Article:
Also, the resident assigned to me, was never around – I called him, “Shitty Sheehan” – and when he was, he overmedicated me to the point that I was not eating and weighed 78 pounds (I am 5’9″)! There were times when I was not allowed to see my Mother; they were sad times…

    As Christmas rolled around, they were trying to get rid of a lot of the patients so the staff wouldn’t have so many to deal with over the Holidays. I was sooo bad off, that the doctor told my Mother to pick somewhere that I could go to DIE! Fortunately, she chose the State Mental Hospital that was just over the mountain from where she lived, so that she could see me (other places were in MD or NC).

    Christmas came and went on the ward, and I wasn’t doing so hot, so they sent me to the Medical Center. There, a doctor from the Philippines diagnosed me with pernicious anemia, and started giving me daily doses of injections of Vitamin B-12, megavitamins, and “power shakes” twice a day. I was released four months later weighing 100 pounds!

    I assume there are similar abuses in mental hospitals and wards to this day. I remember one girl told me she was in a “quiet room” at a private psychiatric hospital, and when she asked to go to the bathroom, they DIDN’T let her, and she soiled her room, leading to a massive infection that almost killed her.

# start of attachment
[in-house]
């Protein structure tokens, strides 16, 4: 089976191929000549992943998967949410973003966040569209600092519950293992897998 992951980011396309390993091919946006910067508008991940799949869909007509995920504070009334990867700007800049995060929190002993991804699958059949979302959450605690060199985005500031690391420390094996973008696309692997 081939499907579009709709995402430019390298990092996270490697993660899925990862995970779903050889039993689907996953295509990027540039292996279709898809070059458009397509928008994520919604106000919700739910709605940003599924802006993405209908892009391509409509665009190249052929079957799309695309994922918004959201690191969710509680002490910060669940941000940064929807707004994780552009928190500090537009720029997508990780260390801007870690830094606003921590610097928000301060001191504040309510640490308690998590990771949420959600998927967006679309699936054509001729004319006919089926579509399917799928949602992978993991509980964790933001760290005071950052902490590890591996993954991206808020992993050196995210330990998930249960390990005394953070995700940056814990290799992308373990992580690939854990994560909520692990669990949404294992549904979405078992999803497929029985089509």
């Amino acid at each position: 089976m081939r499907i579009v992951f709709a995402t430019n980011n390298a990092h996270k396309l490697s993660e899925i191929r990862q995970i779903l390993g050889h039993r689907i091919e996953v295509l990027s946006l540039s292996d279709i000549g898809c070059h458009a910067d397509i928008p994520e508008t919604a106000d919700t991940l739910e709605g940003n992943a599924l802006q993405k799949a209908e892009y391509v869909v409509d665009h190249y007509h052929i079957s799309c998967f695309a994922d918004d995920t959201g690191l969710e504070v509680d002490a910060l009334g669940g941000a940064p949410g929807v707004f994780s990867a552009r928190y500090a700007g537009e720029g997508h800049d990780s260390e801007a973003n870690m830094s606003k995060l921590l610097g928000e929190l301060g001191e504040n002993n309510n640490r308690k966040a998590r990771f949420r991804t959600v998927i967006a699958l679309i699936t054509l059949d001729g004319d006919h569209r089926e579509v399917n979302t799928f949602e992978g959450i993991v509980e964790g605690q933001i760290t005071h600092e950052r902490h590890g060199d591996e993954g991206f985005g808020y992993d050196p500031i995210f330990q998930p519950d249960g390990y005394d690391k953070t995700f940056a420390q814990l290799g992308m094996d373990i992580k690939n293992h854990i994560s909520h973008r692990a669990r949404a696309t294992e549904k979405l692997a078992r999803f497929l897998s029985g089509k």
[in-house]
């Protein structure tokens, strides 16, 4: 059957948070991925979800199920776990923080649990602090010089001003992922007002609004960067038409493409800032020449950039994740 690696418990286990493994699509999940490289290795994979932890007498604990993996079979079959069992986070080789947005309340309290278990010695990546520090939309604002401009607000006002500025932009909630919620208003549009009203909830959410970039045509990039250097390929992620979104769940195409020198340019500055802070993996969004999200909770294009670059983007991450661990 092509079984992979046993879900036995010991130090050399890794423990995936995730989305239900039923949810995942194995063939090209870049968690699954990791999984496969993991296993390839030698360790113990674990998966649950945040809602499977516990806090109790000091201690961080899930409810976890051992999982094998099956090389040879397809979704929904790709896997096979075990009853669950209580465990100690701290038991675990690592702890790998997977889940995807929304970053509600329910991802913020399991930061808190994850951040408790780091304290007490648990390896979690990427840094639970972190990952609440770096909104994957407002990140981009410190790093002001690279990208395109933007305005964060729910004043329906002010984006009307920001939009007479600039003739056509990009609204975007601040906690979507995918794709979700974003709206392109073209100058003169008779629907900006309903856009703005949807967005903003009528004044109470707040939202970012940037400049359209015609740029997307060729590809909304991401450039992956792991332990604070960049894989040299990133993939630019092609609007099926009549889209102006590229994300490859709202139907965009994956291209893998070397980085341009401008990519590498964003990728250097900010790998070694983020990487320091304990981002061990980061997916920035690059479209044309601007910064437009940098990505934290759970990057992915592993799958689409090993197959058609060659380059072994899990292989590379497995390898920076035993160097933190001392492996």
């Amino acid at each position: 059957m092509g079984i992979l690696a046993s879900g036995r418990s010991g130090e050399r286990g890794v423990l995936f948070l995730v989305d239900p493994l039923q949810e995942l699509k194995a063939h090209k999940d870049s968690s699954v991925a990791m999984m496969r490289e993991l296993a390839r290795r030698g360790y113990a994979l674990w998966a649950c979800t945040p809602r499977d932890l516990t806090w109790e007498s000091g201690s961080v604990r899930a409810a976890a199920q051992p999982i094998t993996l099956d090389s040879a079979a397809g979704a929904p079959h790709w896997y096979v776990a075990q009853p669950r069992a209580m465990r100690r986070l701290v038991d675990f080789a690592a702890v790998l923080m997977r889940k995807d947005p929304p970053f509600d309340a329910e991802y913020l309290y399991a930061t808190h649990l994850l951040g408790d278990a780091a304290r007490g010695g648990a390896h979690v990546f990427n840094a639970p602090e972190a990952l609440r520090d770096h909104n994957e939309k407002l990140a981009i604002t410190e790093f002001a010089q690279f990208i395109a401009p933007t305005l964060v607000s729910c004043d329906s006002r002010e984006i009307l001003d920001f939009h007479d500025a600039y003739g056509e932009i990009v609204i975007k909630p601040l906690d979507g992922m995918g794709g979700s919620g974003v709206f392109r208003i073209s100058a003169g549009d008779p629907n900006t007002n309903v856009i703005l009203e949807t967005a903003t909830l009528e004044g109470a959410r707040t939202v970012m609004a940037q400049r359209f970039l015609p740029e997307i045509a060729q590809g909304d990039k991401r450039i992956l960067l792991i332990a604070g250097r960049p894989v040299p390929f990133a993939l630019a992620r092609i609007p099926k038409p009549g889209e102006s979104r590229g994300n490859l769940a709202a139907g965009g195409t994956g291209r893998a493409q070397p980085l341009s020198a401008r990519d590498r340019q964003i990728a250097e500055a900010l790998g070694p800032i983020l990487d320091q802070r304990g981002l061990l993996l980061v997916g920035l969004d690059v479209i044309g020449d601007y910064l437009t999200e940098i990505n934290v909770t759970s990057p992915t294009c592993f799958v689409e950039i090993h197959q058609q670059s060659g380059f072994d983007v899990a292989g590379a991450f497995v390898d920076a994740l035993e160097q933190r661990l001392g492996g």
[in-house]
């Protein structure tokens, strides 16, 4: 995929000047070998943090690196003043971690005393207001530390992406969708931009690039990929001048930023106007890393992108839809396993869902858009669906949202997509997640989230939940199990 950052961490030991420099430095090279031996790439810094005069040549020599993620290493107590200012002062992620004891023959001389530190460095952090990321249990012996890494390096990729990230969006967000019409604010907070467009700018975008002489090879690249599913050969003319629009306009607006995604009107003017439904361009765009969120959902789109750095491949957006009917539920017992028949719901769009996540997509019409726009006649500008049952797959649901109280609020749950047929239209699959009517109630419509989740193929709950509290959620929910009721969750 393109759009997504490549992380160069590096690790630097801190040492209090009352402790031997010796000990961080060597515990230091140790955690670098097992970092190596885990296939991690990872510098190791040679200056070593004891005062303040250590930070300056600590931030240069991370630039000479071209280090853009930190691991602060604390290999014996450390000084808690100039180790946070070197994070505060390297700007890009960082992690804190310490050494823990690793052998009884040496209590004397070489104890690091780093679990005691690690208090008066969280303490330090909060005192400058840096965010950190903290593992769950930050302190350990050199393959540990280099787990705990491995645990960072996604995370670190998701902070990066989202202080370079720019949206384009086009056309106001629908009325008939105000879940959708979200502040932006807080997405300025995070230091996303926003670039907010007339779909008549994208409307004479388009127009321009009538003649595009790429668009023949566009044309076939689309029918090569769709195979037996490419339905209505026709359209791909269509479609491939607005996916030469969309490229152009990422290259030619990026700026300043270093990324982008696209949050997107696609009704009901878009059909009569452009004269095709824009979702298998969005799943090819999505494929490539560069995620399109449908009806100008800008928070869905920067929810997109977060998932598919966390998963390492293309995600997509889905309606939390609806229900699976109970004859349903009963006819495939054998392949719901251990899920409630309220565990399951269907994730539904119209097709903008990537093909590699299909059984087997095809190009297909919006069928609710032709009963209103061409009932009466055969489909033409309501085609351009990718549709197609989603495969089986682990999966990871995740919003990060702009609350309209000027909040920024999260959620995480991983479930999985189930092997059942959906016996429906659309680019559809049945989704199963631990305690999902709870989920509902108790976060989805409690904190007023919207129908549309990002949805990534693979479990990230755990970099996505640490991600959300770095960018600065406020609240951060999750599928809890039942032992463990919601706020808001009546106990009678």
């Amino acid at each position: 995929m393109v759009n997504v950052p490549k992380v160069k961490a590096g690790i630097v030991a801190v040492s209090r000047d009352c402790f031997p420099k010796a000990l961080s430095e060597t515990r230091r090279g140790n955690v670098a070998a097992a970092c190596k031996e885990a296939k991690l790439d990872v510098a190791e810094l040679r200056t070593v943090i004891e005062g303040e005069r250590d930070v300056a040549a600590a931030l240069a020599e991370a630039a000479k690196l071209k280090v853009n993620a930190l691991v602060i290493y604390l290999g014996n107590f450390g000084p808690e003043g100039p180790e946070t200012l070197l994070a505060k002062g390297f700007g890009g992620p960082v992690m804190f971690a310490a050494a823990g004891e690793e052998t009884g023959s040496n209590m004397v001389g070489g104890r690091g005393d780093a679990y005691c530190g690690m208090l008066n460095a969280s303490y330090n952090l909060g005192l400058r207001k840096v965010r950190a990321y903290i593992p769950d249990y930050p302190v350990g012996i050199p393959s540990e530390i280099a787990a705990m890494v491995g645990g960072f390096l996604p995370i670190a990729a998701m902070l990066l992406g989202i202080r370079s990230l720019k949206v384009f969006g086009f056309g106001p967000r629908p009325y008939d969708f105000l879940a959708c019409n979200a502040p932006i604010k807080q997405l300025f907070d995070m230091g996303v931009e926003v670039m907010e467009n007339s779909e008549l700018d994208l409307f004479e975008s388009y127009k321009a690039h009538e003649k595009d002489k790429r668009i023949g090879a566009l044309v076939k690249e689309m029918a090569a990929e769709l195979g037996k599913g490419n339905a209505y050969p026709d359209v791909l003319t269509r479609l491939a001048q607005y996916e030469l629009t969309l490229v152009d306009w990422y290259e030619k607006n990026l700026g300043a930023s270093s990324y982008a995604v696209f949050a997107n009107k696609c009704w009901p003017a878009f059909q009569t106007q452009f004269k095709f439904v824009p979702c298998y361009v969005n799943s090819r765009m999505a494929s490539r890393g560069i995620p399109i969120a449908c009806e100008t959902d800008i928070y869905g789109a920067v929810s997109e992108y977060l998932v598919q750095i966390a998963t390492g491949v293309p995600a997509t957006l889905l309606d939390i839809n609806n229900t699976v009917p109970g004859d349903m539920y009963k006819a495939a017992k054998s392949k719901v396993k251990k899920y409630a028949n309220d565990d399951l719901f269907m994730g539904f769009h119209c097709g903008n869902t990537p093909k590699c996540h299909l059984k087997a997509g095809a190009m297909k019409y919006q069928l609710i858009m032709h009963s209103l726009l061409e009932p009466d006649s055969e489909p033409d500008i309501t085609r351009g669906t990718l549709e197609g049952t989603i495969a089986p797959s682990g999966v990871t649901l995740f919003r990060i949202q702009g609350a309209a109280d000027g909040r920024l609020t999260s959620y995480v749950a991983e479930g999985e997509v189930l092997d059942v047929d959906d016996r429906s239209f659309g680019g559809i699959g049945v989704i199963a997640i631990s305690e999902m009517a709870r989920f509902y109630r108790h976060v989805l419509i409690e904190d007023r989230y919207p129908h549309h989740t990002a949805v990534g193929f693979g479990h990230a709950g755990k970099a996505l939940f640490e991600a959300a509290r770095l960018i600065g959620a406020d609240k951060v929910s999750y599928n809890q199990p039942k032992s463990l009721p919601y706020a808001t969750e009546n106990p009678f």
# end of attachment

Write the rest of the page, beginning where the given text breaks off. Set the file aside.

I HIGHLY recommend that supporters and loved ones of bipolar survivors stay on TOP of their treatment, even going so far as to question their shrinks if they even THINK something is out of the ordinary. We can’t leave our treatment up to the staffs of hospitals and clinics alone – our supporters need to be PROACTIVE in our recovery. Our lack of judgment while in a manic episode leads us to exhibit behavior that is NOT normal. We NEED our supporters to “go to bat” for us; make sure we’re taking our meds, seeing to it that we get enough sleep, go to our appointments, and follow a treatment plan.

    PLEASE try to recognize that our very LIVES are in your hands. We CAN’T do it ourselves. Some of us are highly functional and can lead a fairly “normal” life – it’s those times when we’re on the cusp of an episode that we need your help.

    BIG HUGS to all bipolars and the ones who love them. God loves you, and so do I.

  9. Dave, It looks like I have a movie to go see now!!! I am thinking about doctors and therapists. Some are good, and some are not. Like teachers, sales people, waiters, repair people. Unfortunately, sometimes you have to go through bad ones to find the ones are really good. I went to 3 different pharmacys before I found one that treated me with the family like friendliness the one I used to go to closed.